L.A. journalist Chuck Philips was kicked out of court yesterday as he covered the New York trial of alleged drug dealer and longtime rap industry manager James "Jimmy Henchman" Rosemond.
Rosemond was indicted on federal drug charges in what authorities alleged was a New York-to-L.A. cocaine ring worth $10 million a year. He was also known for his onetime management of the The Game and connections to Sean Combs, Wyclef Jean and Akon.
After Philips reported that Rosemond allegedly ordered the 1994 attack on Tupac Shakur that set off the East Coast-West Coast rap wars, the journalist and the hip-hop figure became mortal enemies:
The Los Angeles Times retracted Philips' 2008 story on Rosemond after finding out that phony court documents were used as part of the backbone of the story.
However, Philips says that he had the story without the FBI docs, which were found in federal court file, and that his editors insisted they be used as a tent pole for the piece.
In any case, the reporter was pushed out of the Times that year, shortly after the retraction, and he maintains that the paper paid Rosemond $200,000 for what it felt was its false implication of him.
The reporter said the episode ruined his career. Despite winning a Pulitzer for his coverage of the music business at the Times, Philips couldn't get arrested. And his book proposal on the East Coast-West Coast rap wars went nowhere, despite his unparalleled reporting and access to sources.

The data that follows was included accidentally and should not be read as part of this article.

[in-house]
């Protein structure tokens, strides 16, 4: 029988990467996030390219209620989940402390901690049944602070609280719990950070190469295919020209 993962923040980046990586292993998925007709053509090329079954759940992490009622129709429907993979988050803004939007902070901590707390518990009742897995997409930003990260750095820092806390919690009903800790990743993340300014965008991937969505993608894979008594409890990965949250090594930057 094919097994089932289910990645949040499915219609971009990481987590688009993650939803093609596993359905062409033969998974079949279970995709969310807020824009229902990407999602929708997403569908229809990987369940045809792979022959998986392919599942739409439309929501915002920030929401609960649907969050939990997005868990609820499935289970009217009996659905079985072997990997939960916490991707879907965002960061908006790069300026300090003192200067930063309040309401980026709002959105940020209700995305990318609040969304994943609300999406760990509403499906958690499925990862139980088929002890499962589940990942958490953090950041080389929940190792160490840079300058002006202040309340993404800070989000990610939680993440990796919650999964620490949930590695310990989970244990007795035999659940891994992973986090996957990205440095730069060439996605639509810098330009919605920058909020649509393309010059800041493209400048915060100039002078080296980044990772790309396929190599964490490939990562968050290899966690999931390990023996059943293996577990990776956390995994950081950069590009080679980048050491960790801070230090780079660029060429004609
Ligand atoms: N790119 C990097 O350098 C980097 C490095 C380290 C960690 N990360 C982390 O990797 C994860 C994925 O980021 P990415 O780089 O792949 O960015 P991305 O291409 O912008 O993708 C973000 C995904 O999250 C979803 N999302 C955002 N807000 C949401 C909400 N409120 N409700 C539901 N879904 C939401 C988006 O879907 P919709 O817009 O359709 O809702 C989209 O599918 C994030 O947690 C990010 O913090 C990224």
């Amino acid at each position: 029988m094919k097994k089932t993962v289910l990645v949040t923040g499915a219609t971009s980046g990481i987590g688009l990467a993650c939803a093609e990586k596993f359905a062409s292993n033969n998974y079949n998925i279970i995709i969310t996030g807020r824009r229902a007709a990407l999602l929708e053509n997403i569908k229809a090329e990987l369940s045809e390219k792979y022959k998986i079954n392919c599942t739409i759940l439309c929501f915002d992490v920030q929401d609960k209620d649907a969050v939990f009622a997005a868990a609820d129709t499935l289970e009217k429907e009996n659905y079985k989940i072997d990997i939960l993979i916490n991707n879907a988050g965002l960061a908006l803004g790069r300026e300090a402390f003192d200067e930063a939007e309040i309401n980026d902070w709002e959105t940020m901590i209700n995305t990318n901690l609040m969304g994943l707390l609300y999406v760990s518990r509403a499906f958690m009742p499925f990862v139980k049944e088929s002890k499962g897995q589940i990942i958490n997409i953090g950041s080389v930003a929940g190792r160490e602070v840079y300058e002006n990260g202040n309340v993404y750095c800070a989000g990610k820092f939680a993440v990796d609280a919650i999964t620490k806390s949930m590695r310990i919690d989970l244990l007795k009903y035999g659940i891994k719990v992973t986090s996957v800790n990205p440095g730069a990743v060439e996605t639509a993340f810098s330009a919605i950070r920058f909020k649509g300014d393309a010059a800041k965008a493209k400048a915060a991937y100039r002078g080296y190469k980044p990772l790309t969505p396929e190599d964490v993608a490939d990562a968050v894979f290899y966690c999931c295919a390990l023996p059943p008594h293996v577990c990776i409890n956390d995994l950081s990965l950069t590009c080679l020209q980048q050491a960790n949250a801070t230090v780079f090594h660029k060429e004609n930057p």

However, a year ago, one of Philips' main sources for the story, Dexter Isaac, in prison for murder, admitted that, yes, he was in on the 1994 New York studio attack on Tupac and that, allegedly, Rosemond was behind it because he had been miffed that Shakur passed on his offer to manage him.
Told ya so, Philips said. He demanded that the Times' retract his retraction. Really.
Fast forward nearly a year.
Rosemond has been indicted for the coke trade. And Philips is in New York this week to cover the trial for his own book research.
Lo and behold, Philips becomes the focus.
On Tuesday he was kicked out of the courtroom. Why? Well, on Monday he was handed a subpoena: Rosemond's lawyers wanted the journalist to testify!
On Tuesday they argued that Philips couldn't just hang around and watch the trial if he was going to be a part of it. The judge agreed and kicked him out.
Philips told AllHipHop.com:
[Rosemond attorney Gerald] Shargel used me as a red herring for the jury in his opening argument. He subpoenaed me as witness not for my testimony, but so he could keep me out of the courtroom and stop me from covering the trial.
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Philips told the Weekly:
I was shocked to hear his [Rosemond's] lawyer single me out during opening arguments as the major cause of his demise. It was surreal. What a desperate ploy.
Worse than that, one of his legal team handed me a subpoena on my way out of court. Now I have to testify.
Rosemond has pleaded not guilty to the drug charges.